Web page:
Venture capital firm Sequoia is still “pretty optimistic” about the long-term prospects for startups, despite recent market volatility.
“This is a particularly challenging market for founders to get started with,” Abheek Anand, Sequoia’s managing director in Southeast Asia, told CNBC’s “Squawk Box Asia” on Wednesday.
Asked about the company’s outlook for Southeast Asian startups, Anand said its early-stage investments this year and next “are going to play [in] Where will the markets be in 10 years?
“Almost every metric on technology continues to grow and grow secularly in the long term.”
On Tuesday, Sequoia announced it had raised $2.85 billion in a set of funds focused on India and Southeast Asia. That includes its first dedicated fund for Southeast Asia, with a pool of $850 million.
“This fundraiser, which comes at a time when markets are starting to cool off after a very long bull run, signals our deep commitment to the region,” the firm said.
Emerging Trends in Southeast Asia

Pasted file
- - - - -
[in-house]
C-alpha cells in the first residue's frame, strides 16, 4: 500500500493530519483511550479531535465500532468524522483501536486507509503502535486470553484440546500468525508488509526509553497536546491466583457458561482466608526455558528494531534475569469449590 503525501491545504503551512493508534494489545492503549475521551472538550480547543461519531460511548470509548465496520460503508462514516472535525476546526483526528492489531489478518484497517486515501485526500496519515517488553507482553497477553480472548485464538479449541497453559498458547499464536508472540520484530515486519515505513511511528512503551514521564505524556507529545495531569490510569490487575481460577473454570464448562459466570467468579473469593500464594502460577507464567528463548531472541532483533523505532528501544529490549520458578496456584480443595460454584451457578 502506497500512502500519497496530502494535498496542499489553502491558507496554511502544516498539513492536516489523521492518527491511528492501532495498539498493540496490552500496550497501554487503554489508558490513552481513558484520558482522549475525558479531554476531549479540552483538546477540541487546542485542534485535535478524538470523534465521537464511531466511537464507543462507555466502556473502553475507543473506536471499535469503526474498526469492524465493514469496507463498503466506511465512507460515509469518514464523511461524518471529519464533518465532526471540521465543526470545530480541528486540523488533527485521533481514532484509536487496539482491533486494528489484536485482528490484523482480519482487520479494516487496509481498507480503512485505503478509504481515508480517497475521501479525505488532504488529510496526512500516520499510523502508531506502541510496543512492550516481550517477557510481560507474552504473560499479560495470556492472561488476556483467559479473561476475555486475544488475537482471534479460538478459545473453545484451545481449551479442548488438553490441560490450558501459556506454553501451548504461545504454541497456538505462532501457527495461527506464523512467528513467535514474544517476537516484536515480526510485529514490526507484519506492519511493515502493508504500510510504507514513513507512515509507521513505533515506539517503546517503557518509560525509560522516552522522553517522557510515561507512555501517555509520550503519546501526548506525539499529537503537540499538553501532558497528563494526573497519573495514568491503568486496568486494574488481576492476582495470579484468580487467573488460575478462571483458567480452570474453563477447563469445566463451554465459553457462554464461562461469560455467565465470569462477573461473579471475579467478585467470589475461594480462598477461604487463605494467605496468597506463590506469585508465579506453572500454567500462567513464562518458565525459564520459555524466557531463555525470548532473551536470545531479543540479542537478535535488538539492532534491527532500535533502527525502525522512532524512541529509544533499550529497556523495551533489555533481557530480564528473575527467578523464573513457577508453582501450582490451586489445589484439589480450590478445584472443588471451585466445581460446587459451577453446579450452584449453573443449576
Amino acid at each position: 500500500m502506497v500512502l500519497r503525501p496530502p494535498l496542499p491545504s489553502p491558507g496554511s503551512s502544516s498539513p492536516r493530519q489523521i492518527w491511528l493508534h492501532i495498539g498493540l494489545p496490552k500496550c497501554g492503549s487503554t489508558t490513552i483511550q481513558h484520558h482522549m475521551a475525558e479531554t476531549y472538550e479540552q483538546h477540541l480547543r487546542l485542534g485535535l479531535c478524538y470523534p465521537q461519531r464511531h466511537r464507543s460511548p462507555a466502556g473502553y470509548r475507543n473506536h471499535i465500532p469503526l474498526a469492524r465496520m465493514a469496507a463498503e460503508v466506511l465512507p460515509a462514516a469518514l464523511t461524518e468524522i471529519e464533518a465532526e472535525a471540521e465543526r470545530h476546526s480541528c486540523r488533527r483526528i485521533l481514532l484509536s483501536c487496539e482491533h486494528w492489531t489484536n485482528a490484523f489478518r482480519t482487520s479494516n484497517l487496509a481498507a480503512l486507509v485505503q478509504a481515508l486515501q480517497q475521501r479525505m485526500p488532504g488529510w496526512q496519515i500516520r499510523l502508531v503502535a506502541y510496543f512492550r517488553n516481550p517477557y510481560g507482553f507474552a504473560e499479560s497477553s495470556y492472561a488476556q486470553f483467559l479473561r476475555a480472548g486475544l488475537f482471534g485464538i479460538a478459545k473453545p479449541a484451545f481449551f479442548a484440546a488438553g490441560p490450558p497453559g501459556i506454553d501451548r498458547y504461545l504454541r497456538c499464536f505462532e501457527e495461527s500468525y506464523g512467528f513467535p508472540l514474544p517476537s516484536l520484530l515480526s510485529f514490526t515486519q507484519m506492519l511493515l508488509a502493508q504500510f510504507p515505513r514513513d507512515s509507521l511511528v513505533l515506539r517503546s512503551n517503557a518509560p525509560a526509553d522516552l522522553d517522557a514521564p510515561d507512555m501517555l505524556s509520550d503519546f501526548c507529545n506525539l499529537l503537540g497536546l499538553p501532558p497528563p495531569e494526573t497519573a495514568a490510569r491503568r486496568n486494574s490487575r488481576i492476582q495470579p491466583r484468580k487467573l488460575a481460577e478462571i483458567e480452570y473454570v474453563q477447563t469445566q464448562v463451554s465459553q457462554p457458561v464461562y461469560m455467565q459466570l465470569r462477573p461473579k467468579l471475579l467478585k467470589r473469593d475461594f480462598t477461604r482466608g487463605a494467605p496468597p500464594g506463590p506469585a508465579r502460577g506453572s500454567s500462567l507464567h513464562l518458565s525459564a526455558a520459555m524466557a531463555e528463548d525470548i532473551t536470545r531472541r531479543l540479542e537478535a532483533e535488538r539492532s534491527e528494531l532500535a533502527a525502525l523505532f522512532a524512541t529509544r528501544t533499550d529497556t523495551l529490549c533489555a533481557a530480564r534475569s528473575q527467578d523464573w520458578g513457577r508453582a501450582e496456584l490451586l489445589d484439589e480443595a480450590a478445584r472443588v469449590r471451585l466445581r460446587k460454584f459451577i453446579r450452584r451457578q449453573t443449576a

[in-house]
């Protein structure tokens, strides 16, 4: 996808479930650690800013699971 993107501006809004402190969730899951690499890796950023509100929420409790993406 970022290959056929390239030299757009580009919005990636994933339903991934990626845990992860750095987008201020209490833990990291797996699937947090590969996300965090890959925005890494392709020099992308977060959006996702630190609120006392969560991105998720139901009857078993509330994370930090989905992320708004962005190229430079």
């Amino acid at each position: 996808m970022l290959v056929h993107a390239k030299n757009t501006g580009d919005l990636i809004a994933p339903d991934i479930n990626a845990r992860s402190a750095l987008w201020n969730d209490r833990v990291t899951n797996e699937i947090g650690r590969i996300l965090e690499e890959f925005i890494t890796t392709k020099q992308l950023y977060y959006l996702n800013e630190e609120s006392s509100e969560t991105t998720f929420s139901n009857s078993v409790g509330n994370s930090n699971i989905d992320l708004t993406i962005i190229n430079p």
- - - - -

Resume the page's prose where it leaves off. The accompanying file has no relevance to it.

Despite the shaky short-term outlook, Anand said founders in Southeast Asia still have “growing ambitions.”
“For example, you’re starting to see a lot of companies starting up in Southeast Asia, but… serving the regional and global market.”
He added that “a new generation of founders” is also emerging, as the first generation of tech companies like GoTo and Grab have gone public.
“Their [executives] now they are starting new companies and these are experienced operators…Frankly, they are aiming higher than the companies they came from,” Anand explained.
However, what will change for startups and founders would be their “access to capital” and therefore their short-term strategy.
“This period of free capital or very cheap capital that resulted in certain design choices that big companies relied on probably won’t be around next year,” he said.
“Founders just have to be more level-headed, more focused on fundamentals, more focused on long-lasting, long-lasting business models.”
Focus on ‘strong corporate governance’
Anand said Sequoia’s focus as long-term investors is on building “strong corporate governance.”
“I would characterize our market as being a little bit out of its adolescence…many companies are being created and we are all working together to get to a place where the market is more mature,” he added.
This includes building “enduring business models” together with the founder and others in the ecosystem.
“I think what we’re seeing are some of the early challenges in the market, which is understandable given the pace at which everything is going.”
Correction: This story has been updated to correct the spelling of Abheek Anand’s name in one case.